First, the buyer still needs to qualify at the market rate which in our example above would be 7.5%, making it harder to qualify for the more expensive home. This in turn doesn’t help the seller open markets to other buyers.

Secondly, even though the buyer gets a big payment discount the first year, they could be in big trouble after the third year. Speculation that rates could improve by the end of the buydown period making it attractive to refinance could be dangerous as there’s no guarantee that rates will be better, and life events happen. So, you may not be able to refinance.

Using the same $400,000 and 7.5% I mentioned before. The payments on a 30-year fixed rate would start at $2019.00 but end up at $2780.00 after the rate adjustments. That’s almost $800 a month in payment increase after just 3 years! This can put extreme hardship on a buyer. Even possibly foreclosure. There’s got to be a better way for first-time homebuyers and there is.

Using the same money as before, to permanently buydown the rate, the seller still pays the 6% of the loan amount toward the permanent buydown which would bring the rate down to 5.5%.

What Are the Pros of a Permanent Buydown?

  • The buyer qualifies for the mortgage at 5.5% not the 7.5%. So, more clients can qualify for the home without big discounts on the sale price.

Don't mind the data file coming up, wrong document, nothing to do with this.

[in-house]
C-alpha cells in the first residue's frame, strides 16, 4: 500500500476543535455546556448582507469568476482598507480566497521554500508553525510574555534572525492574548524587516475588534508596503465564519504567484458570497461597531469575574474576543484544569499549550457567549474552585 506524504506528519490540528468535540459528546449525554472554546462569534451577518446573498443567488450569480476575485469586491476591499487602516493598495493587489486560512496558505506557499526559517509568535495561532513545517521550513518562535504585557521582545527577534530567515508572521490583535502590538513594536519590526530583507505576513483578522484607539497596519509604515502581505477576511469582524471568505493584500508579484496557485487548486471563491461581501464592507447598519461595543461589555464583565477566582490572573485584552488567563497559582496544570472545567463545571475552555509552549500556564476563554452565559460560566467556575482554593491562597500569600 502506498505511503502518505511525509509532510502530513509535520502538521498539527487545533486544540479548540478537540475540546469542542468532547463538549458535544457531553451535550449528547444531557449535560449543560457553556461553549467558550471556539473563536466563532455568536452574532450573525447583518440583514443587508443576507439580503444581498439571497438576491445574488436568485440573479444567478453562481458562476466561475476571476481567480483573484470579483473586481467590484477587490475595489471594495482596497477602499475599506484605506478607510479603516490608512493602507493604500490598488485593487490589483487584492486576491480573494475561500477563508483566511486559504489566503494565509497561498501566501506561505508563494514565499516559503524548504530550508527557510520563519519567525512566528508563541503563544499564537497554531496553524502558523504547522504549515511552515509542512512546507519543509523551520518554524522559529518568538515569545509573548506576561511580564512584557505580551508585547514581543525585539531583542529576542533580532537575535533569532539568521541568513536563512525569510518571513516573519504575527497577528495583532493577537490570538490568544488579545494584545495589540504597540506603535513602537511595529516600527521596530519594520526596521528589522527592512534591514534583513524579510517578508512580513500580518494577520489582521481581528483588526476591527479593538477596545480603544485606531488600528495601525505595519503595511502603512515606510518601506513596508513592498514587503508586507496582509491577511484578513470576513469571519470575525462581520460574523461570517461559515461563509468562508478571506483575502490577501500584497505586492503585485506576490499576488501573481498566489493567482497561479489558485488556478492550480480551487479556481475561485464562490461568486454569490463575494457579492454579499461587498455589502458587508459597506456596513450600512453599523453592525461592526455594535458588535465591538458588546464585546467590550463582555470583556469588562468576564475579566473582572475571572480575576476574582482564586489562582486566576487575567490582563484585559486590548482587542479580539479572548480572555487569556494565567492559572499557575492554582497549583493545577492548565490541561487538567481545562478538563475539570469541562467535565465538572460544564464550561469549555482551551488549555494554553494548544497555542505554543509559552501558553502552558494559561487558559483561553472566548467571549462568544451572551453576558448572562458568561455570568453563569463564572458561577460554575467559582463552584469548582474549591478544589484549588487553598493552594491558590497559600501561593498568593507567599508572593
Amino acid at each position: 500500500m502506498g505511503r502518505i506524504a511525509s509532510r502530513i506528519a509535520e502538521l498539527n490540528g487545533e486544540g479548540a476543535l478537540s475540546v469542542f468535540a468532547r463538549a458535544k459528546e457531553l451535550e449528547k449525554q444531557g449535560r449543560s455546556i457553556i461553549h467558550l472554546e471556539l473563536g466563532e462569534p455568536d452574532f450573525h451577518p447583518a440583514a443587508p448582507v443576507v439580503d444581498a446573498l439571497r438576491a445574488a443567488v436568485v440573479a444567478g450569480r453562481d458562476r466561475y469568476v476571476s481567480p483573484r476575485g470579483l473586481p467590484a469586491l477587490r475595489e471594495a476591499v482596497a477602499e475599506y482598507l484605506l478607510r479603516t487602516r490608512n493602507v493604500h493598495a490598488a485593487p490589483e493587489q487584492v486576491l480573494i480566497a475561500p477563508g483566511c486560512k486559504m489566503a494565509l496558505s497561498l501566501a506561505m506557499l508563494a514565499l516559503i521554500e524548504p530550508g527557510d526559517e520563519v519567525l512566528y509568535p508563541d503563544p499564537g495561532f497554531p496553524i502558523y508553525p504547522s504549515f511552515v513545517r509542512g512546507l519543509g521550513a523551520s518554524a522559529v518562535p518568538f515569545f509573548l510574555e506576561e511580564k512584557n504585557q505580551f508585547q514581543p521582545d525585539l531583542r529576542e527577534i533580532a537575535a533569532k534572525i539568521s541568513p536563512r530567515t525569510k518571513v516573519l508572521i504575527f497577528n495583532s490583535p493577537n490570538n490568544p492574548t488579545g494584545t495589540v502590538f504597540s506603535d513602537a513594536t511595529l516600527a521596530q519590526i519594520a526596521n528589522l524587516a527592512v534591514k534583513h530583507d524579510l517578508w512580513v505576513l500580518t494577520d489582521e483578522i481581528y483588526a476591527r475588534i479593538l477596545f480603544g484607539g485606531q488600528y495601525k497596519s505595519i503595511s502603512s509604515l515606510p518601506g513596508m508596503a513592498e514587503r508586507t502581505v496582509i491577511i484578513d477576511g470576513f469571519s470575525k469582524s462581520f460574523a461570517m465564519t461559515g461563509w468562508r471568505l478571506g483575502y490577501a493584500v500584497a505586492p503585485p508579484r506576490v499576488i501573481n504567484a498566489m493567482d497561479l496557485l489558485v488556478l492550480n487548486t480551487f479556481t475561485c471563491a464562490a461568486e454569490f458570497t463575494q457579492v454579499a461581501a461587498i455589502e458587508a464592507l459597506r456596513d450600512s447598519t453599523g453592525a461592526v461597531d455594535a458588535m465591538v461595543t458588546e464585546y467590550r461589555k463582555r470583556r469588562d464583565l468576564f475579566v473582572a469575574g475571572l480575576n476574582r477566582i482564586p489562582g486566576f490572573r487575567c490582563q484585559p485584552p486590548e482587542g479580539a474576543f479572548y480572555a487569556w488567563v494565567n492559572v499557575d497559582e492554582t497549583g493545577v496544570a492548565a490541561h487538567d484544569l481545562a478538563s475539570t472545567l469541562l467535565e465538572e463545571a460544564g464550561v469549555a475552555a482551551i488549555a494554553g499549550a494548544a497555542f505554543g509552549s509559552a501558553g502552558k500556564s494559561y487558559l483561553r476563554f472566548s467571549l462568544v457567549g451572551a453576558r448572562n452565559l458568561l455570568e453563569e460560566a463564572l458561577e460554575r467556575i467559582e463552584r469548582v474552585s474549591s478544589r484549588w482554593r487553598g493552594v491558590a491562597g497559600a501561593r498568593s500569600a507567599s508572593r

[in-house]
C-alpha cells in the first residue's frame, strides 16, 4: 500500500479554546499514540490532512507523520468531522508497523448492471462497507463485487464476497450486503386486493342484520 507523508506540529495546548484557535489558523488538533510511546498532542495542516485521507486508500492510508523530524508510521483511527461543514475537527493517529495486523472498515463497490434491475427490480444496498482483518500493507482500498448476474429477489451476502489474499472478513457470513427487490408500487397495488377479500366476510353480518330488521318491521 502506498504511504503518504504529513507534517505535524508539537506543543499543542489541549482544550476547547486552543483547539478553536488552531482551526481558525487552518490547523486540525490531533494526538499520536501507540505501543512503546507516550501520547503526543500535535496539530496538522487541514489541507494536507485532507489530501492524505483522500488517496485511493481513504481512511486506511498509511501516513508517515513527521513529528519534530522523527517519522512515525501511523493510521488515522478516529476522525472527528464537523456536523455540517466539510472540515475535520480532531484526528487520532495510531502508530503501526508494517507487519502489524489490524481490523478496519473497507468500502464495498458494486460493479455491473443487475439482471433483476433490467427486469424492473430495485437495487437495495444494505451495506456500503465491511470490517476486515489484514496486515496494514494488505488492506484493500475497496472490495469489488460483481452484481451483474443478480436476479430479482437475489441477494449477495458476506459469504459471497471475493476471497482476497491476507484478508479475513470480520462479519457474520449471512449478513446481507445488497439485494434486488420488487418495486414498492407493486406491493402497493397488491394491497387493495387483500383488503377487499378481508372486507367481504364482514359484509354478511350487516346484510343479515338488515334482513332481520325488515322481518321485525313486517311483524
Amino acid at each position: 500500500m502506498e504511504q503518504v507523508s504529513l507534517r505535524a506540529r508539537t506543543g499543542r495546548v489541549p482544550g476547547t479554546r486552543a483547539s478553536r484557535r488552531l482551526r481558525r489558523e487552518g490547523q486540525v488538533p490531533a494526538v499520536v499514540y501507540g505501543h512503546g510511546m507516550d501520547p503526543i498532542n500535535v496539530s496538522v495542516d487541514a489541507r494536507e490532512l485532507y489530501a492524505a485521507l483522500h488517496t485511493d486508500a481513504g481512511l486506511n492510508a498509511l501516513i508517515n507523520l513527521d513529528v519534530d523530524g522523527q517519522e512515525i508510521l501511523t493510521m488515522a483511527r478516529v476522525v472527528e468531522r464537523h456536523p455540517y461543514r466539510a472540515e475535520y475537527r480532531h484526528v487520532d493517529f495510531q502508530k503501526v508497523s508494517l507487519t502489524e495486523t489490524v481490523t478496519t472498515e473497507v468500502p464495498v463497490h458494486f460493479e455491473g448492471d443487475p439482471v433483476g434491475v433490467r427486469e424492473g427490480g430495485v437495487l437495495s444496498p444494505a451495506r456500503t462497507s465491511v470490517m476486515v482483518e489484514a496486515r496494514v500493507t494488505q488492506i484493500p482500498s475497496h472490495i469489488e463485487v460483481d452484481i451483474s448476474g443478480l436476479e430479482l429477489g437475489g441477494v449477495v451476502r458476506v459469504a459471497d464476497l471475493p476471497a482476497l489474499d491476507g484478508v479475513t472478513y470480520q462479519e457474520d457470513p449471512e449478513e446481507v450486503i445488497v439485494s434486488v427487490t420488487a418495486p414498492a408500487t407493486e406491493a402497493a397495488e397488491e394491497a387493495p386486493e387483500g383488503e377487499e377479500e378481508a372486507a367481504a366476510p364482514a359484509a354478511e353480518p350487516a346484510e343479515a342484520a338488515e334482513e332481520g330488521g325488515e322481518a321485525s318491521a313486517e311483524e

• The rate is fixed for the term of the loan, and they won’t have to hope for market improvements to refinance to a lower rate in the future saving thousands of dollars in additional closing costs for the refinance.


  • The seller wins because they counter the cost of high rates and give up much less in price negotiation.


  • They also get a big tax-deductible expense at closing. Where a simple price reduction won’t do that.

What Are the Cons of a Permanent or Temporary Buydown?

  • Your overall transaction expenses will be greater.


  • In time, both your interest rate and your payments will go up.


  • If you are unable to afford the increased payment, you run the risk of having your property foreclosed upon.


  • You may use all of your financial reserves to pay the buydown mortgage expense.


Some Buydown FAQs:

What kind of rates can I get with a buydown?

Rates are discounted between 1% to 4 % but are always based on current conforming rates.

Are there special requirements for a buydown?

The person paying the buydown needs to understand that they will be paying the prepaid interest (buydown cost) at closing. The prospective homeowner must qualify for a mortgage using the full payment based on the actual interest rate, not the temporary one. For this the person paying the buydown (usually the home buyer), will need to work out their breakeven point to see if a buydown is worth their while.

How would this breakeven point work?